Hello lovely readers! I want to start this post by apologising for my absence the last couple of weeks. It has been a crazy, whirlwind of a fortnight which has involved a hell of a lot of baking, hunting down unusual ingredients and desperately trying to improve my French. This all due to a moment of madness where I applied to be a participant on a French reality T.V show. Now, at this point in time, I can’t say too much about it, and in all honesty, I don’t know enough to be able to share much about it. However, what I can say is that the last couple of weeks have been an amazing adventure. I really hope that in the following few weeks I’ll be able to tell you more about this!
Apology aside, I want to share with you some snapshots of one of the greatest things Paris has to offer: the fresh food markets. These markets really set Paris aside from any other city. As you’re probably aware, paris is divided in to 20 arrondissements. Each arrondissement will have its own open-air market at least a couple of days a week. That means that during any given day, you can have 20 or more markets selling the most amazing fresh produce; bright, colourful flowers; and irresistible roast chickens. Spending a Sunday afternoon at the market has become a new tradition for me and my husband. It’s a great way to get your weeks supplies and to discover new delicacies. If you’re not sure when your local market is open this website has a fantastic guide.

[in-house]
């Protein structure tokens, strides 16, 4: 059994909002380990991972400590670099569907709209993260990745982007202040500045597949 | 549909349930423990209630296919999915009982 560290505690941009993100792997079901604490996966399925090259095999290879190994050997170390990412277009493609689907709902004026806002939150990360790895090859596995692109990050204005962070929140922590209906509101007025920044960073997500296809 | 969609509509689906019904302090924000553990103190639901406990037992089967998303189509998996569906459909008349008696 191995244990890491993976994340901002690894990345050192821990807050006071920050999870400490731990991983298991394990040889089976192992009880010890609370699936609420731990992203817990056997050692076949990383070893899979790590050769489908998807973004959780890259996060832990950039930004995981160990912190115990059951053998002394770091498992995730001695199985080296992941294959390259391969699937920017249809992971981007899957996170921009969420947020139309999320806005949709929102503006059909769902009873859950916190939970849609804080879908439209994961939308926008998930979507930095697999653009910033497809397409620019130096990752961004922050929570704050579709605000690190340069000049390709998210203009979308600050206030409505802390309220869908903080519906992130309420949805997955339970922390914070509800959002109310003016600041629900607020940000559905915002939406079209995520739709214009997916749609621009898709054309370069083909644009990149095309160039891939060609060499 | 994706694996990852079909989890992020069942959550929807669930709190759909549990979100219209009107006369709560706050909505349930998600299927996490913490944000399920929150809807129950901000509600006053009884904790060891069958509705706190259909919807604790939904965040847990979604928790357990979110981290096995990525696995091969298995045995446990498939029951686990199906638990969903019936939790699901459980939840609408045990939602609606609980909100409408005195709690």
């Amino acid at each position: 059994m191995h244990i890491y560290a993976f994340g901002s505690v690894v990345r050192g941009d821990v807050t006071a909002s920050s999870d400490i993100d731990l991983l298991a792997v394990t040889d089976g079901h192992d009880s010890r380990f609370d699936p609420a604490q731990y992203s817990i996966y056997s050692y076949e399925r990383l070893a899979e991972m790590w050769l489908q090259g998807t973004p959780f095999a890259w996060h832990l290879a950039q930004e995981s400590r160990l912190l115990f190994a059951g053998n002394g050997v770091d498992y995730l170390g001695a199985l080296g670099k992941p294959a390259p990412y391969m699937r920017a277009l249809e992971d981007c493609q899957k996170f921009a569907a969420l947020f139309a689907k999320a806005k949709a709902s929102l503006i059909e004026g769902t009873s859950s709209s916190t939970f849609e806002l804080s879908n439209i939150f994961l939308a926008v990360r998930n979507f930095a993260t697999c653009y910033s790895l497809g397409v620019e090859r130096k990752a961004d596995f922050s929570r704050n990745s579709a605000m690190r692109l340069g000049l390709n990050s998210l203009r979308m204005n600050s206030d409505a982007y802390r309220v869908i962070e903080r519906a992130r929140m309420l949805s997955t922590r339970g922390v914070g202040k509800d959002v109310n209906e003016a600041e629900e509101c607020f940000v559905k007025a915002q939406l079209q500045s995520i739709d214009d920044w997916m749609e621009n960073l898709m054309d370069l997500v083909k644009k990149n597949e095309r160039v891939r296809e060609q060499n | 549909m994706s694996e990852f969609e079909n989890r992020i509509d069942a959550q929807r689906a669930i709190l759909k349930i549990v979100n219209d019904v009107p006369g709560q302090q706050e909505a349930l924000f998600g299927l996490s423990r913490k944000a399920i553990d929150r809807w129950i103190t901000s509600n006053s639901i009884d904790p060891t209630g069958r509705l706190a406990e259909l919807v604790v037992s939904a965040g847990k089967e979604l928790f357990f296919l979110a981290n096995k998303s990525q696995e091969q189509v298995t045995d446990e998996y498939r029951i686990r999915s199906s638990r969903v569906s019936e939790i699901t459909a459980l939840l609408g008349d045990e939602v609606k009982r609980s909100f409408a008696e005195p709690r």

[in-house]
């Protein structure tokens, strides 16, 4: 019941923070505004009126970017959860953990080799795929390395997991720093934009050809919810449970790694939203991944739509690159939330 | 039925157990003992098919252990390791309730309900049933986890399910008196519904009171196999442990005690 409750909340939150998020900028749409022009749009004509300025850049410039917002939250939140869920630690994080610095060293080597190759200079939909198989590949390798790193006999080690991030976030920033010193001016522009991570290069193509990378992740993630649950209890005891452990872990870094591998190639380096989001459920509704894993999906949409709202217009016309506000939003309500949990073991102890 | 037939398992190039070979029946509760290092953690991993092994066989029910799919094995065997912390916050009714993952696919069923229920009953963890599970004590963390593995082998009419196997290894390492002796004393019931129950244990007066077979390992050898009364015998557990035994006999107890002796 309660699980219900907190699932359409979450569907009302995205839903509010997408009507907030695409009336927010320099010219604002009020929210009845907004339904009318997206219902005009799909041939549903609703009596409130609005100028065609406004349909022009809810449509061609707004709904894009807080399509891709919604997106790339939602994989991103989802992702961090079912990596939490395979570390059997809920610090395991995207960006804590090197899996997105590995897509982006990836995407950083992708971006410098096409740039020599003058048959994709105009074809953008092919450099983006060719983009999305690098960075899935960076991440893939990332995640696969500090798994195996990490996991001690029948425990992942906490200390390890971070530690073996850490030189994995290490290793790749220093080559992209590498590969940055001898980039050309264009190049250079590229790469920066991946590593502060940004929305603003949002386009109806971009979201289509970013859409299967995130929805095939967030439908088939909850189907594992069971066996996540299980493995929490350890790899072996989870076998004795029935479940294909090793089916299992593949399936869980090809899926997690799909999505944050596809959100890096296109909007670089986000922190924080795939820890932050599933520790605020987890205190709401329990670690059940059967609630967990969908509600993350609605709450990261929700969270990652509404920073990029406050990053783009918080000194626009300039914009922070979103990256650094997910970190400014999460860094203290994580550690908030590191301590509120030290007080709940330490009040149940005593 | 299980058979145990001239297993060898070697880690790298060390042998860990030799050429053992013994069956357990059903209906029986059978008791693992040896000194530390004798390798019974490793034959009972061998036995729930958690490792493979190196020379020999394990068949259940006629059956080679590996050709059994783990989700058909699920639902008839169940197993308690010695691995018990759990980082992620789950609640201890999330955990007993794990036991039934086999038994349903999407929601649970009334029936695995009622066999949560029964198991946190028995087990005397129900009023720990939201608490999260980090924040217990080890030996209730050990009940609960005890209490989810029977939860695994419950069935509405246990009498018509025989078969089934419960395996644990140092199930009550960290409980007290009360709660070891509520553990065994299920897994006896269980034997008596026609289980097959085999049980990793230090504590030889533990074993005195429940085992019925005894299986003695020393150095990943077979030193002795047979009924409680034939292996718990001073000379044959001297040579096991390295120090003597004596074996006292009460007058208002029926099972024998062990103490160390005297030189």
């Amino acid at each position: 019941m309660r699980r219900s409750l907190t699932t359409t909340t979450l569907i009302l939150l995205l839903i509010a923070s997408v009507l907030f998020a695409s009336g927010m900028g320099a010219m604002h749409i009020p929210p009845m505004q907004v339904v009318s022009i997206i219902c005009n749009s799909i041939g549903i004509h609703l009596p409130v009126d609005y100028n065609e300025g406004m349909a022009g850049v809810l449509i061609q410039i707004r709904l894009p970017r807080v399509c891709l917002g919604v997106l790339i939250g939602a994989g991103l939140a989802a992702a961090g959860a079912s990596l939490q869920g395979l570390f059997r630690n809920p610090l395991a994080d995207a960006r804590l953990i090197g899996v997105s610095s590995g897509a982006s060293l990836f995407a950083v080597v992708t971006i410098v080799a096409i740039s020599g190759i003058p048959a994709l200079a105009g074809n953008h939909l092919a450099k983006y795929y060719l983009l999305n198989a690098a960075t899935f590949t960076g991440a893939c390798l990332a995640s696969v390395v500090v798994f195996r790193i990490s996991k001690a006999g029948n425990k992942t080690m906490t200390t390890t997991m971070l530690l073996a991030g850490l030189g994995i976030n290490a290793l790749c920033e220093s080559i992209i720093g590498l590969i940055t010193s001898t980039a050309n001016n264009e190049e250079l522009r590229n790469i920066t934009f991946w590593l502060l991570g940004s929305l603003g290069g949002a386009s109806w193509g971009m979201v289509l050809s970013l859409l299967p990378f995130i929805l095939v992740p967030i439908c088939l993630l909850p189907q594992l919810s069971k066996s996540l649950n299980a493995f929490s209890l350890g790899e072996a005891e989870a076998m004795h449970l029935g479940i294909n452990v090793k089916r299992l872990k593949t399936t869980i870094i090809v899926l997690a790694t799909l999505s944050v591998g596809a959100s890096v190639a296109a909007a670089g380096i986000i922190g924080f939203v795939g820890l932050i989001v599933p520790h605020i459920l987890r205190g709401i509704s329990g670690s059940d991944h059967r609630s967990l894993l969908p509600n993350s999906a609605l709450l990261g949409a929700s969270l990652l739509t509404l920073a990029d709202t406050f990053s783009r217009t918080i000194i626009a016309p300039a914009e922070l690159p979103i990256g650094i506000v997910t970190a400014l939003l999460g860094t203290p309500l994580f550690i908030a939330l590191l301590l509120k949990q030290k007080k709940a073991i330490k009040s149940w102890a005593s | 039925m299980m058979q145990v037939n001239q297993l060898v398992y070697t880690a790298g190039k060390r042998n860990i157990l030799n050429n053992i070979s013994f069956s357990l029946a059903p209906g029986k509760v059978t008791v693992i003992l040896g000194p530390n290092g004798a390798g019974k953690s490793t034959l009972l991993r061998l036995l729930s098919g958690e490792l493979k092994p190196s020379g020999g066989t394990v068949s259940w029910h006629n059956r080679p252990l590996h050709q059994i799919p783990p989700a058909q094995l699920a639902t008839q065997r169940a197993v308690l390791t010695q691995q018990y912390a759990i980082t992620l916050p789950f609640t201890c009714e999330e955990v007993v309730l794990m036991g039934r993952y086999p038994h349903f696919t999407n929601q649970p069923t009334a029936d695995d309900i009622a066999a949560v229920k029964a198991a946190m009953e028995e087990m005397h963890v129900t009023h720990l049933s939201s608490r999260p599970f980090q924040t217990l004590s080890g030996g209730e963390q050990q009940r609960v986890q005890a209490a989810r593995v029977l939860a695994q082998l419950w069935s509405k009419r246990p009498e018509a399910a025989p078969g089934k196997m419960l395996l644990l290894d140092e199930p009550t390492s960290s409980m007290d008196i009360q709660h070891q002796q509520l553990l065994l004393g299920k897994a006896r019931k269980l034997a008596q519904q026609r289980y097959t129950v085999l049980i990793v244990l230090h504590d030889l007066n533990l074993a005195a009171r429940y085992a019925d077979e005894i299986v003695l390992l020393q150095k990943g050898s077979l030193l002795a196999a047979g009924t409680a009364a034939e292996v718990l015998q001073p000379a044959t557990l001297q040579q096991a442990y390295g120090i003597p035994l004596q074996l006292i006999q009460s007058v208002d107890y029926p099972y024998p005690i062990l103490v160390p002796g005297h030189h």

A small note on french market etiquette
When I first arrived in France, I found Parisian markets to be incredibly intimidating. Yes, strolling through the markets is a relaxing way to spend the morning, but at the same time it’s quite a fast paced environment with many rules that can make it quite stressful for those new to France. There are 2 main rules you should follow. First, don’t touch the produce. At most market stalls you have to ask the vendor for what you want and they will select it. There are some exceptions to this so if you’re not sure, stand back and see what the locals do. Secondly, there is usually a line- even if it doesn’t look like a line, there’s a line. French people are very sensitive to line cutters so make sure you check there’s no-one in front of you before you order. Most importantly, don’t forget your pleases and thank yous. Learning some basic words in French is sure way to charm the vendors – they are, after all, the ones selecting your produce!